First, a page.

Facebook IPO By Early 2012
Valuation Could Exceed $100 Billion
Facebook is preparing to file for an initial public offering by the first quarter of 2012 at a valuation that could exceed $100 billion, CNBC reported on Monday.
Facebook CEO Mark Zuckerberg has long maintained he is in no rush to take his company public, but he may be forced to do so by Securities and Exchange Commission (SEC) regulations that require companies with more than 500 private investors to disclose financial information, CNBC said.
Citing “people familiar with the matter,” the financial network said Facebook will likely report that it has met that threshold by the end of the year.
The SEC’s “500 rule” requires private companies to release quarterly financial reports similar to those released by public companies.
Additionally, Facebook is under pressure from workers who are not permitted to sell their shares on private exchanges, where the company’s valuation has already reached as high as $85 billion, CNBC said.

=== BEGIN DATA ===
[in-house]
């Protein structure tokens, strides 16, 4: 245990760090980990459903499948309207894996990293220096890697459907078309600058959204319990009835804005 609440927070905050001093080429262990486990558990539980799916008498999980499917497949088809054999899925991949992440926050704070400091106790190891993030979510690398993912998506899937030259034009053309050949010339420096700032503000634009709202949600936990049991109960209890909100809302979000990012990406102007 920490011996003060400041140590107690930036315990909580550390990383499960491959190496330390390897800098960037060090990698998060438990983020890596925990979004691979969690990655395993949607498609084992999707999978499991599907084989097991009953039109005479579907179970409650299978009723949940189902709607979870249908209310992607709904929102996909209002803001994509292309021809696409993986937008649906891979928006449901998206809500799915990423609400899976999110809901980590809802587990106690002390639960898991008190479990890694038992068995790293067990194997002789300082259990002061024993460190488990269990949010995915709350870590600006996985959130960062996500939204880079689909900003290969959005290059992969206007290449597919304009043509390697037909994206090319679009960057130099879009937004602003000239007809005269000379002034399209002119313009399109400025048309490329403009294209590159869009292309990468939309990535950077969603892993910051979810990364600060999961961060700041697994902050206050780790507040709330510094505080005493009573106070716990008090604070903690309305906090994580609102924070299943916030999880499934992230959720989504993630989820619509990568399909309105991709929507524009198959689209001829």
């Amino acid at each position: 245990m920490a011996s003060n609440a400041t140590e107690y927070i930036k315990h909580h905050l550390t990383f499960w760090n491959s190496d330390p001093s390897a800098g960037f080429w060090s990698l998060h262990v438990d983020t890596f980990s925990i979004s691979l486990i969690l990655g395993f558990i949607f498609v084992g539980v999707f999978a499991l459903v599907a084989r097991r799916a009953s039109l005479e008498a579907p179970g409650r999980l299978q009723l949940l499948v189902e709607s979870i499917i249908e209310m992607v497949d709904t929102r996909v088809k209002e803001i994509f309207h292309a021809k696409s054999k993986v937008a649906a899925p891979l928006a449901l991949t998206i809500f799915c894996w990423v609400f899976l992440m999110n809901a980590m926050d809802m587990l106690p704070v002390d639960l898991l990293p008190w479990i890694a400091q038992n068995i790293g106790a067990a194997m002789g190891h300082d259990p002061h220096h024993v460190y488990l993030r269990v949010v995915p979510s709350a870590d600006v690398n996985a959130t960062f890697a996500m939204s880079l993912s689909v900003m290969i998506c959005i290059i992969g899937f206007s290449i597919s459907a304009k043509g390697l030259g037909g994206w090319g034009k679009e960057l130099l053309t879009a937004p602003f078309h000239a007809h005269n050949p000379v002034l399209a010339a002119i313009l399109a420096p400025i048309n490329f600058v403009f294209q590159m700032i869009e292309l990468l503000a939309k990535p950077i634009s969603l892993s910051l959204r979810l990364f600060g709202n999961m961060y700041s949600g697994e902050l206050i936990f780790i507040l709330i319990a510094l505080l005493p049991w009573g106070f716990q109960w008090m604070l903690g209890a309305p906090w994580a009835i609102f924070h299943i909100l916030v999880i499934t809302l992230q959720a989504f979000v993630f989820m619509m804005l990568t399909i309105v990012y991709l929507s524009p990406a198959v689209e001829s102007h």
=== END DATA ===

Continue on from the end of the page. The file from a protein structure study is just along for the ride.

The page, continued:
This restriction on employees may be prompting some workers to quit Facebook in order to be able to monetize their shares, according to CNBC.
The news coincides with a report released Sunday that said the popular social networking site had lost 6 million U.S.-based users last month, from 155.2 million to 149.4 million ““ a drop of 3.7 percent.
“Facebook appears to have had fewer monthly active users at the start of June than at the start of May in the U.S. and a few other countries “” at least according to one data source “” even as it has grown bigger than ever worldwide,” said Inside Facebook, the research firm that released the report.
Facebook has disputed the figures, but if they are accurate it would be the first time the company has lost users during the past year, Inside Facebook said.
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